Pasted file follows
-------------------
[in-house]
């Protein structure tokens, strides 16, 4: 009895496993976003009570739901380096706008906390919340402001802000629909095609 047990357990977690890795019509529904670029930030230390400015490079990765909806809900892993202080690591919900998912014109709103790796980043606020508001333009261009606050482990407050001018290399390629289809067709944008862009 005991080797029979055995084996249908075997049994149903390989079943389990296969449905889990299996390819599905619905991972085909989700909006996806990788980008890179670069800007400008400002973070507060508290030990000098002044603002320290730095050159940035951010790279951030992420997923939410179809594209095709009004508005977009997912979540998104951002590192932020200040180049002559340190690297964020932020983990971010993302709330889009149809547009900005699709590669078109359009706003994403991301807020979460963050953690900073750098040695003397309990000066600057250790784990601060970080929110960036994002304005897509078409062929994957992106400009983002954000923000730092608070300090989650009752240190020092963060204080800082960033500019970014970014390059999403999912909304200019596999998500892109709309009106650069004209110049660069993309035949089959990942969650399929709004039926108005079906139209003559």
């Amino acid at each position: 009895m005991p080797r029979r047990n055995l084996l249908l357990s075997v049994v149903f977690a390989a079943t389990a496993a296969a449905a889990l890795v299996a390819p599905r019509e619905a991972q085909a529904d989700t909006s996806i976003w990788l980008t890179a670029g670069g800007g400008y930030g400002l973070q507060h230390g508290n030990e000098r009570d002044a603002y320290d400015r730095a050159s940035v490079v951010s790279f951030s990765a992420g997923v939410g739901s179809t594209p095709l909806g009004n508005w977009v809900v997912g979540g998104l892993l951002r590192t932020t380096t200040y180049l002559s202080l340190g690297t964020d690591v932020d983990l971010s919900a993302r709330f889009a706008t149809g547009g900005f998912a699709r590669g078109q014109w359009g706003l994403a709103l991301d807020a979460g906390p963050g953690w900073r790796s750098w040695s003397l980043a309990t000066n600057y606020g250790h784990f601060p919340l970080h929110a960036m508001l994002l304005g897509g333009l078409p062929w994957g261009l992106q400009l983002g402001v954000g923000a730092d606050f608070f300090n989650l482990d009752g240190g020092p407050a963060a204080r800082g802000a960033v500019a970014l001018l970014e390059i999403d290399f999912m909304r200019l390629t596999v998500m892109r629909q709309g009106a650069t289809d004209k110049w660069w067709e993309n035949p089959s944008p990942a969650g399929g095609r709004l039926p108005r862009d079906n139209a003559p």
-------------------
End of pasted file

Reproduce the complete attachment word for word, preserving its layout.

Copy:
[in-house]
């Protein structure tokens, strides 16, 4: 009895496993976003009570739901380096706008906390919340402001802000629909095609 047990357990977690890795019509529904670029930030230390400015490079990765909806809900892993202080690591919900998912014109709103790796980043606020508001333009261009606050482990407050001018290399390629289809067709944008862009 005991080797029979055995084996249908075997049994149903390989079943389990296969449905889990299996390819599905619905991972085909989700909006996806990788980008890179670069800007400008400002973070507060508290030990000098002044603002320290730095050159940035951010790279951030992420997923939410179809594209095709009004508005977009997912979540998104951002590192932020200040180049002559340190690297964020932020983990971010993302709330889009149809547009900005699709590669078109359009706003994403991301807020979460963050953690900073750098040695003397309990000066600057250790784990601060970080929110960036994002304005897509078409062929994957992106400009983002954000923000730092608070300090989650009752240190020092963060204080800082960033500019970014970014390059999403999912909304200019596999998500892109709309009106650069004209110049660069993309035949089959990942969650399929709004039926108005079906139209003559």
């Amino acid at each position: 009895m005991p080797r029979r047990n055995l084996l249908l357990s075997v049994v149903f977690a390989a079943t389990a496993a296969a449905a889990l890795v299996a390819p599905r019509e619905a991972q085909a529904d989700t909006s996806i976003w990788l980008t890179a670029g670069g800007g400008y930030g400002l973070q507060h230390g508290n030990e000098r009570d002044a603002y320290d400015r730095a050159s940035v490079v951010s790279f951030s990765a992420g997923v939410g739901s179809t594209p095709l909806g009004n508005w977009v809900v997912g979540g998104l892993l951002r590192t932020t380096t200040y180049l002559s202080l340190g690297t964020d690591v932020d983990l971010s919900a993302r709330f889009a706008t149809g547009g900005f998912a699709r590669g078109q014109w359009g706003l994403a709103l991301d807020a979460g906390p963050g953690w900073r790796s750098w040695s003397l980043a309990t000066n600057y606020g250790h784990f601060p919340l970080h929110a960036m508001l994002l304005g897509g333009l078409p062929w994957g261009l992106q400009l983002g402001v954000g923000a730092d606050f608070f300090n989650l482990d009752g240190g020092p407050a963060a204080r800082g802000a960033v500019a970014l001018l970014e390059i999403d290399f999912m909304r200019l390629t596999v998500m892109r629909q709309g009106a650069t289809d004209k110049w660069w067709e993309n035949p089959s944008p990942a969650g399929g095609r709004l039926p108005r862009d079906n139209a003559p």